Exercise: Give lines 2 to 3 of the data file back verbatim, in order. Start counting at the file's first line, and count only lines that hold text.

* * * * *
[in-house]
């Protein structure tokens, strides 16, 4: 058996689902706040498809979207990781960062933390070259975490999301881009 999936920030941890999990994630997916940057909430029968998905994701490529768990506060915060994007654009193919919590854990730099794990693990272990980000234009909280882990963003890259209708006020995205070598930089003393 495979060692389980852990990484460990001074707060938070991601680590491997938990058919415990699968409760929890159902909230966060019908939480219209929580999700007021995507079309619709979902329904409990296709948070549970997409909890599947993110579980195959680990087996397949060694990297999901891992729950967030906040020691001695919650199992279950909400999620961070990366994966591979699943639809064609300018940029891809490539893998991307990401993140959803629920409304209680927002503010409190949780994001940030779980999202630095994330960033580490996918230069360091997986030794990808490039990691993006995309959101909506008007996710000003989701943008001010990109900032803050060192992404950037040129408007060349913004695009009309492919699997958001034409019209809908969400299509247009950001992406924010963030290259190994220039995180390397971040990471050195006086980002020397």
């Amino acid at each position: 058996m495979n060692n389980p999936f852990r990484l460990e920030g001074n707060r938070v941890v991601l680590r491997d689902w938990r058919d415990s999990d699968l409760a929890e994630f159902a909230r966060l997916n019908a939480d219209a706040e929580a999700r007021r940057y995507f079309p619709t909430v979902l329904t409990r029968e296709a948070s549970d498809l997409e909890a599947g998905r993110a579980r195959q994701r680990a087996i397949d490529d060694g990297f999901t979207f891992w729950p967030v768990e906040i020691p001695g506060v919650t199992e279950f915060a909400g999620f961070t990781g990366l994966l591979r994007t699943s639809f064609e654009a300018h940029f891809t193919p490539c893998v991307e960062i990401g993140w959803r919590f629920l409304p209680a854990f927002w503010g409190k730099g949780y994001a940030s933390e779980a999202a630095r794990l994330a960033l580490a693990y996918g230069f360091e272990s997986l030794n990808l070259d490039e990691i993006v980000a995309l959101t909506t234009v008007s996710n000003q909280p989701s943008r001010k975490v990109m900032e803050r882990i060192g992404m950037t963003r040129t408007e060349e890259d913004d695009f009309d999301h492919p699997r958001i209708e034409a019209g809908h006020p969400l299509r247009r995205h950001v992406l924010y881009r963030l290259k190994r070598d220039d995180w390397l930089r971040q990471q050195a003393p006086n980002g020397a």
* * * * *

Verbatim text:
């Protein structure tokens, strides 16, 4: 058996689902706040498809979207990781960062933390070259975490999301881009 999936920030941890999990994630997916940057909430029968998905994701490529768990506060915060994007654009193919919590854990730099794990693990272990980000234009909280882990963003890259209708006020995205070598930089003393 495979060692389980852990990484460990001074707060938070991601680590491997938990058919415990699968409760929890159902909230966060019908939480219209929580999700007021995507079309619709979902329904409990296709948070549970997409909890599947993110579980195959680990087996397949060694990297999901891992729950967030906040020691001695919650199992279950909400999620961070990366994966591979699943639809064609300018940029891809490539893998991307990401993140959803629920409304209680927002503010409190949780994001940030779980999202630095994330960033580490996918230069360091997986030794990808490039990691993006995309959101909506008007996710000003989701943008001010990109900032803050060192992404950037040129408007060349913004695009009309492919699997958001034409019209809908969400299509247009950001992406924010963030290259190994220039995180390397971040990471050195006086980002020397």
């Amino acid at each position: 058996m495979n060692n389980p999936f852990r990484l460990e920030g001074n707060r938070v941890v991601l680590r491997d689902w938990r058919d415990s999990d699968l409760a929890e994630f159902a909230r966060l997916n019908a939480d219209a706040e929580a999700r007021r940057y995507f079309p619709t909430v979902l329904t409990r029968e296709a948070s549970d498809l997409e909890a599947g998905r993110a579980r195959q994701r680990a087996i397949d490529d060694g990297f999901t979207f891992w729950p967030v768990e906040i020691p001695g506060v919650t199992e279950f915060a909400g999620f961070t990781g990366l994966l591979r994007t699943s639809f064609e654009a300018h940029f891809t193919p490539c893998v991307e960062i990401g993140w959803r919590f629920l409304p209680a854990f927002w503010g409190k730099g949780y994001a940030s933390e779980a999202a630095r794990l994330a960033l580490a693990y996918g230069f360091e272990s997986l030794n990808l070259d490039e990691i993006v980000a995309l959101t909506t234009v008007s996710n000003q909280p989701s943008r001010k975490v990109m900032e803050r882990i060192g992404m950037t963003r040129t408007e060349e890259d913004d695009f009309d999301h492919p699997r958001i209708e034409a019209g809908h006020p969400l299509r247009r995205h950001v992406l924010y881009r963030l290259k190994r070598d220039d995180w390397l930089r971040q990471q050195a003393p006086n980002g020397a």